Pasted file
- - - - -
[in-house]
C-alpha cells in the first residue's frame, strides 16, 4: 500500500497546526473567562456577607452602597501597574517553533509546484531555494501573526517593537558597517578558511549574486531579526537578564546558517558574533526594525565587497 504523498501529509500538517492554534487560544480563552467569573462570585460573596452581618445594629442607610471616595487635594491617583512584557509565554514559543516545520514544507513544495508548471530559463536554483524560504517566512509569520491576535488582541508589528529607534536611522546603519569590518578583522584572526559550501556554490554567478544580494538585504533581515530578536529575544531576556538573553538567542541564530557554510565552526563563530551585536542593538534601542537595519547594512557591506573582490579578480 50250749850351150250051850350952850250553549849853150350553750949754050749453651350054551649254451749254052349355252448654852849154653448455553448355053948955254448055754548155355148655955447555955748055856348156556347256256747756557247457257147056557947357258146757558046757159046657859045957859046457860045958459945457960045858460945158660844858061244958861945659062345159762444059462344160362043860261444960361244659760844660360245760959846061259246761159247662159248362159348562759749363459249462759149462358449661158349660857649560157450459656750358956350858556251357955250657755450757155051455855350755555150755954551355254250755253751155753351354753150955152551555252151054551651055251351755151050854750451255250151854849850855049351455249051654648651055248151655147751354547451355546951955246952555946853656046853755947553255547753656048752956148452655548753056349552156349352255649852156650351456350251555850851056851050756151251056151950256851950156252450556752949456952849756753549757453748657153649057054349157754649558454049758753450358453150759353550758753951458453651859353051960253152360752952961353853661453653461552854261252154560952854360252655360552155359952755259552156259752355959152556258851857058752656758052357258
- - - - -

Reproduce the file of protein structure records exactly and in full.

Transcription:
[in-house]
C-alpha cells in the first residue's frame, strides 16, 4: 500500500497546526473567562456577607452602597501597574517553533509546484531555494501573526517593537558597517578558511549574486531579526537578564546558517558574533526594525565587497 504523498501529509500538517492554534487560544480563552467569573462570585460573596452581618445594629442607610471616595487635594491617583512584557509565554514559543516545520514544507513544495508548471530559463536554483524560504517566512509569520491576535488582541508589528529607534536611522546603519569590518578583522584572526559550501556554490554567478544580494538585504533581515530578536529575544531576556538573553538567542541564530557554510565552526563563530551585536542593538534601542537595519547594512557591506573582490579578480 50250749850351150250051850350952850250553549849853150350553750949754050749453651350054551649254451749254052349355252448654852849154653448455553448355053948955254448055754548155355148655955447555955748055856348156556347256256747756557247457257147056557947357258146757558046757159046657859045957859046457860045958459945457960045858460945158660844858061244958861945659062345159762444059462344160362043860261444960361244659760844660360245760959846061259246761159247662159248362159348562759749363459249462759149462358449661158349660857649560157450459656750358956350858556251357955250657755450757155051455855350755555150755954551355254250755253751155753351354753150955152551555252151054551651055251351755151050854750451255250151854849850855049351455249051654648651055248151655147751354547451355546951955246952555946853656046853755947553255547753656048752956148452655548753056349552156349352255649852156650351456350251555850851056851050756151251056151950256851950156252450556752949456952849756753549757453748657153649057054349157754649558454049758753450358453150759353550758753951458453651859353051960253152360752952961353853661453653461552854261252154560952854360252655360552155359952755259552156259752355959152556258851857058752656758052357258